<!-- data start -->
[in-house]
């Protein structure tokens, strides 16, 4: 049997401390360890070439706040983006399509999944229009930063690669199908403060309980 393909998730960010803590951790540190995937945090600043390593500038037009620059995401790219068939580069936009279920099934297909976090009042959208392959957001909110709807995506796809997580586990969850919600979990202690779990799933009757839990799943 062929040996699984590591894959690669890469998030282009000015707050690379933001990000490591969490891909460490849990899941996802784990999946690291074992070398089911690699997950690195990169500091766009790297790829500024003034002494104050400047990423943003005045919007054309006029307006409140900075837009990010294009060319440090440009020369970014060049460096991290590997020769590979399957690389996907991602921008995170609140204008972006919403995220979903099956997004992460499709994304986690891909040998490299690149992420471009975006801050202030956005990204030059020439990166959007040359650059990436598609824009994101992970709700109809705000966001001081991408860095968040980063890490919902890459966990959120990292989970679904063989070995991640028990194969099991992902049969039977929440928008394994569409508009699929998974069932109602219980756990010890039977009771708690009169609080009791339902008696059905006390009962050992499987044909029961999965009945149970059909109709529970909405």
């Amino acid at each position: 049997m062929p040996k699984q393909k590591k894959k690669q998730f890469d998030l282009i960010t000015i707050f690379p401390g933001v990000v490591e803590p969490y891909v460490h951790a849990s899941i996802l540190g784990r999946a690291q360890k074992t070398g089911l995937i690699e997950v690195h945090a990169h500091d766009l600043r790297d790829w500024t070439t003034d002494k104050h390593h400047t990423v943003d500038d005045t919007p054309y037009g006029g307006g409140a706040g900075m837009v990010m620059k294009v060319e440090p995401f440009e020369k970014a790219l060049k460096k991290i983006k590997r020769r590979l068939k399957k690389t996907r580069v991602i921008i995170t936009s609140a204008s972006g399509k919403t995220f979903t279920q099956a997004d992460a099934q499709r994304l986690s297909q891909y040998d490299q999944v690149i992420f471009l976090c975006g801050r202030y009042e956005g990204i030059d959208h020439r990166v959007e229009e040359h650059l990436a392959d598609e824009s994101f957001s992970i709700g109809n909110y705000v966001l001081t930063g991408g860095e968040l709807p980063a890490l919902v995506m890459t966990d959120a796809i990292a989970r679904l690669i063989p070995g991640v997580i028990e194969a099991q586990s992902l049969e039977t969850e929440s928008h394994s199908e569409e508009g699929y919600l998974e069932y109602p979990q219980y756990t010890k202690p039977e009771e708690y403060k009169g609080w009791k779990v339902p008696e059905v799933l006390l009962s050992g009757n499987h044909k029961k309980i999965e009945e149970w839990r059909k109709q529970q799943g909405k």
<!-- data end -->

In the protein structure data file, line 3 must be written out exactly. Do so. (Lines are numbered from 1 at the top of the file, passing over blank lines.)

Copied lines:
């Amino acid at each position: 049997m062929p040996k699984q393909k590591k894959k690669q998730f890469d998030l282009i960010t000015i707050f690379p401390g933001v990000v490591e803590p969490y891909v460490h951790a849990s899941i996802l540190g784990r999946a690291q360890k074992t070398g089911l995937i690699e997950v690195h945090a990169h500091d766009l600043r790297d790829w500024t070439t003034d002494k104050h390593h400047t990423v943003d500038d005045t919007p054309y037009g006029g307006g409140a706040g900075m837009v990010m620059k294009v060319e440090p995401f440009e020369k970014a790219l060049k460096k991290i983006k590997r020769r590979l068939k399957k690389t996907r580069v991602i921008i995170t936009s609140a204008s972006g399509k919403t995220f979903t279920q099956a997004d992460a099934q499709r994304l986690s297909q891909y040998d490299q999944v690149i992420f471009l976090c975006g801050r202030y009042e956005g990204i030059d959208h020439r990166v959007e229009e040359h650059l990436a392959d598609e824009s994101f957001s992970i709700g109809n909110y705000v966001l001081t930063g991408g860095e968040l709807p980063a890490l919902v995506m890459t966990d959120a796809i990292a989970r679904l690669i063989p070995g991640v997580i028990e194969a099991q586990s992902l049969e039977t969850e929440s928008h394994s199908e569409e508009g699929y919600l998974e069932y109602p979990q219980y756990t010890k202690p039977e009771e708690y403060k009169g609080w009791k779990v339902p008696e059905v799933l006390l009962s050992g009757n499987h044909k029961k309980i999965e009945e149970w839990r059909k109709q529970q799943g909405k």